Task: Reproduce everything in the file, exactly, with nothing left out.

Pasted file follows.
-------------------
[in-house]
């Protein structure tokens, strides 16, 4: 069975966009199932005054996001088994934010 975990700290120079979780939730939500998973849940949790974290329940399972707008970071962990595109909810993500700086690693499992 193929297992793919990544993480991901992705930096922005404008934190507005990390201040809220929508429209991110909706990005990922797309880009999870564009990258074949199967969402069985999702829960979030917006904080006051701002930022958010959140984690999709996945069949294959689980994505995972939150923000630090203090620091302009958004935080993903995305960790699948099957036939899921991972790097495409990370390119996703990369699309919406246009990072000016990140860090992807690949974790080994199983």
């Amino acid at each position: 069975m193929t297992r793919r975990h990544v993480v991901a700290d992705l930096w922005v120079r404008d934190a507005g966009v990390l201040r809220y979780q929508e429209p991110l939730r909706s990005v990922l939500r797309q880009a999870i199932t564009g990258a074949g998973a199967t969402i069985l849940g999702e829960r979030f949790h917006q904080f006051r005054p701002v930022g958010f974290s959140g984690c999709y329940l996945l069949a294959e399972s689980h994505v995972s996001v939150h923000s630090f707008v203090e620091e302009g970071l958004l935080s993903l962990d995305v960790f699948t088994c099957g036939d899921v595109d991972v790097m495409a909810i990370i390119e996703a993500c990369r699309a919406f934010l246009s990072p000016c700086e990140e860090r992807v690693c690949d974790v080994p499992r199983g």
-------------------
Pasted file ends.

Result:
[in-house]
């Protein structure tokens, strides 16, 4: 069975966009199932005054996001088994934010 975990700290120079979780939730939500998973849940949790974290329940399972707008970071962990595109909810993500700086690693499992 193929297992793919990544993480991901992705930096922005404008934190507005990390201040809220929508429209991110909706990005990922797309880009999870564009990258074949199967969402069985999702829960979030917006904080006051701002930022958010959140984690999709996945069949294959689980994505995972939150923000630090203090620091302009958004935080993903995305960790699948099957036939899921991972790097495409990370390119996703990369699309919406246009990072000016990140860090992807690949974790080994199983």
């Amino acid at each position: 069975m193929t297992r793919r975990h990544v993480v991901a700290d992705l930096w922005v120079r404008d934190a507005g966009v990390l201040r809220y979780q929508e429209p991110l939730r909706s990005v990922l939500r797309q880009a999870i199932t564009g990258a074949g998973a199967t969402i069985l849940g999702e829960r979030f949790h917006q904080f006051r005054p701002v930022g958010f974290s959140g984690c999709y329940l996945l069949a294959e399972s689980h994505v995972s996001v939150h923000s630090f707008v203090e620091e302009g970071l958004l935080s993903l962990d995305v960790f699948t088994c099957g036939d899921v595109d991972v790097m495409a909810i990370i390119e996703a993500c990369r699309a919406f934010l246009s990072p000016c700086e990140e860090r992807v690693c690949d974790v080994p499992r199983g």